《软件工艺》——中译本序

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(《软件工艺》一书即将由人民邮电出版社出版,详情参见http://www.china-pub.com/computers/subject/huodong/ry12.23/tyzt.htm。本文是作者Pete McBreen专门为中译本所作的序言。)

中译本序

看见“软件工艺”的思想在全世界得到日益广泛的认同,我欣喜若狂。这本《软件工艺》,是为软件开发的工艺学送上的赞歌。在过去的30年中,很多人试图把软件开发变成一种机械化的行为。尽管如此,优秀的开发者们仍然知道:真正起决定性作用的,还是编写软件的人,是他们的技能和经验。没错,现在有很多精良的工具和技术,但最关键的还是使用这些工具的人,是他们的才华。

从事软件开发的企业为什么会把这一切置诸脑后?我不知道。不止一次,我看到早期的文献中强调“软件编写者的能力”的重要性。软件工艺的思想毫不新鲜,在我着手撰写本书之前,Jim CoplienSteve McConnell(以及其他很多人)早已在各自的著作中提到过它。掌握软件开发中的工具和技术需要耗费很多时间,但在那之后,开发者还需要学会并习惯交付优秀的软件。

在过去的一段时间里,人们似乎太热衷于追寻一蹴而就的终南捷径,静听“掌握软件开发技艺”的传统似乎已经不再流行。但是,时间早已证明,只有精通自己的技艺,才是获得成功的不二法门。对于软件开发之外的很多行业,这个道理是众所周知的。即便是批量生产的标准件取代了手工作坊,人们在内心深处依然坚信:哪怕是司空见惯的日常用品,也只有工艺大师才能做出精品。

自出版以来,本书已经先后被翻译为日文和韩文,现在又有了中文译本。本书中的思想与西方的工艺学传统、学徒传统有着紧密的联系,看着这些思想被如此贴切地翻译到另一种文化中,是一件颇有兴味的事情。曾经有很多人错误地认为软件开发是一项机械性的行为,希望本书能帮助你避免重蹈覆辙——这就是我给本书读者的祝愿。

Pete McBreen

20038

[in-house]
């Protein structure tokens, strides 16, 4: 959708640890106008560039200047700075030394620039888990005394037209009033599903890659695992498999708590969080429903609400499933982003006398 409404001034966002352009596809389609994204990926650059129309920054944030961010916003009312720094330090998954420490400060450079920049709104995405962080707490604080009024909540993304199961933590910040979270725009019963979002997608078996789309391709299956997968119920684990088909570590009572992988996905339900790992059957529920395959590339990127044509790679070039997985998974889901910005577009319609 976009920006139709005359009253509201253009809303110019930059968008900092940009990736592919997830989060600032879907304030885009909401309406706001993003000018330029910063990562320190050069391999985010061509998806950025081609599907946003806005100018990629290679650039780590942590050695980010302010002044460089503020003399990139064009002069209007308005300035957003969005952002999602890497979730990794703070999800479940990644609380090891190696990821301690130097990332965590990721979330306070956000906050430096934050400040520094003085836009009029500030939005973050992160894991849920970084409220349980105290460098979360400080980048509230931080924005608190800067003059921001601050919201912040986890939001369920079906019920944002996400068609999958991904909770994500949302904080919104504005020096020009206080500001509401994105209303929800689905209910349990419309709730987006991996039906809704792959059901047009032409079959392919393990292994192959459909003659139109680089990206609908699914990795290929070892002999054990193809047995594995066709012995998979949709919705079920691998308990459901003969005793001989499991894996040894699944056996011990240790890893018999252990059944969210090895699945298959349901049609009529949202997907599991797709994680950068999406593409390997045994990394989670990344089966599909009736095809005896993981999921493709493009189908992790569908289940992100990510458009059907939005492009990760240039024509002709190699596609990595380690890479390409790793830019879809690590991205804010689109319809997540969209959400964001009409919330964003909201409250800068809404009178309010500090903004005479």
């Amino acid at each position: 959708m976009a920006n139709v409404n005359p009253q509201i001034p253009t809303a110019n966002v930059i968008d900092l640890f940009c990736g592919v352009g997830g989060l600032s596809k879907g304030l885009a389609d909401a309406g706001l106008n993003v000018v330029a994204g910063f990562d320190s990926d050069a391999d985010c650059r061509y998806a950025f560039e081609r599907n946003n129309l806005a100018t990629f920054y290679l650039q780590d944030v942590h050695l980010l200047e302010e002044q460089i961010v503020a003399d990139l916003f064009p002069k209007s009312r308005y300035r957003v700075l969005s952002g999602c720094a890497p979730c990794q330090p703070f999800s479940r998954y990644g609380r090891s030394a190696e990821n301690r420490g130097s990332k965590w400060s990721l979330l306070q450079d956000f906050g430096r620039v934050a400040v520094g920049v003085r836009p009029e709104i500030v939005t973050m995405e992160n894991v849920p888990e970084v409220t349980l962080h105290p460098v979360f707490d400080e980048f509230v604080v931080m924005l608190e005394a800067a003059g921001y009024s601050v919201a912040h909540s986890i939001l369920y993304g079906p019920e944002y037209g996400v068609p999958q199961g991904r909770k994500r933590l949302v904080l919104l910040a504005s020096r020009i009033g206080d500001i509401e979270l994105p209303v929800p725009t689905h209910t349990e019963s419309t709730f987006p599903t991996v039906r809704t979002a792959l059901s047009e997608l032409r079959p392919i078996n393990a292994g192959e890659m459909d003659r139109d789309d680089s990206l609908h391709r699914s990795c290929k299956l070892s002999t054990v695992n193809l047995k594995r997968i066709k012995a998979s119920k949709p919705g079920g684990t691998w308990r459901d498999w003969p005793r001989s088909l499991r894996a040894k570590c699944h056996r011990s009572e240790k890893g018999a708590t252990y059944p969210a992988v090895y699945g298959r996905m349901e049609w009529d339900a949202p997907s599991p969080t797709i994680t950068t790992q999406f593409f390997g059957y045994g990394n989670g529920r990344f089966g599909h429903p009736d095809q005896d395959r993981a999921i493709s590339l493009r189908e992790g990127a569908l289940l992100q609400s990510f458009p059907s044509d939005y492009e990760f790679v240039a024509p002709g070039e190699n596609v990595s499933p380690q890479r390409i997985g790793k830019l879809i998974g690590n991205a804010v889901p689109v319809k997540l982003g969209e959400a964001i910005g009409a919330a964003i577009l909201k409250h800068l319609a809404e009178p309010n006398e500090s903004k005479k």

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This book asks some tough questions. Is software engineering appropriate for projects of less than 100 developer-years? Is the specialization inherent in software engineering a good idea? Can software development even be expressed in engineering terms? It also asks some sensitive ones: Are less experienced developers paid too much, and should senior developers be paid more than almost anyone else in their organization? Should tools that are less than ten years old be used on long-term projects? And at its heart, this book asks the big question: How can we reorganize the process of building software so that it works? The book has some controversial answers: It suggests that we've lost sight of a simple truth—large methodologies and formal structures don't write software; people do. To fix a growing crisis in software development, we need to start by producing better developers. To do that, Pete looks back to a system that has worked well for hundreds of years—craftsmanship. Craftsmanship is far more than a tag for high-quality work. In the full meaning of the word, craftsmanship is a self-sustaining system in which masters arrange for the training of their replacements and where status is based purely on the work you've done. Apprentices, journeymen, and craftsman all work together as a team, learning from each other. Customers select these teams based on the team's reputation, and teams accept only work that they feel will enhance their reputation. Can this full system of craftsmanship work in our industry? Frankly, I don't know. Many entrenched interests will certainly oppose the idea. But I do know that being apprenticed to masters works. It worked for me. I was lucky enough to attend a great university, where I learned much theory (there was less theory back then). What really made the experience shine, however, was an apprenticeship that I served. One of the graduate students took me under his wing. He didn't explicitly teach me, but he showed me by example how a great programmer thinks. Working next to him month after month, I absorbed more practical knowledge about design, coding, and debugging than any course could impart. Later, I joined a start-up in London where I served a different sort of apprenticeship. My new boss showed me that software development was as about people as it was about technology. He helped me understand the business side of the equation and taught me how great development builds personal relationships from a base of technical strength. I “graduated” from these two very different apprenticeships a far, far better developer than I started out. Based on my personal experience, I'm a believer. Working with masters is the best way to learn a craft. This book offers more than ideas about training the next generation of developers. It is also about a philosophy. Craftsmanship stands for taking personal responsibility: for your work, for your personal development, and for your profession. It doesn't matter how you develop software. You could be working 9-to-5 in a CMM level 5 shop, or you could be pulling 100-hour, caffeine-drenched weeks developing the next cool first-person shooter. You could use RUP, XP, or SCRUM—or no process at all. Whatever the structure of your work, the real value in software development is added when skilled developers write high-quality, appropriate code, delivering what the customer needs. Methodologies don't produce these skilled developers. Honoring and practicing craftsmanship, along with the other ideas in this book, just might. You'll do yourself and your career a favor if you spend some time with Pete McBreen's tough questions. David Thomas The Pragmatic Programmers
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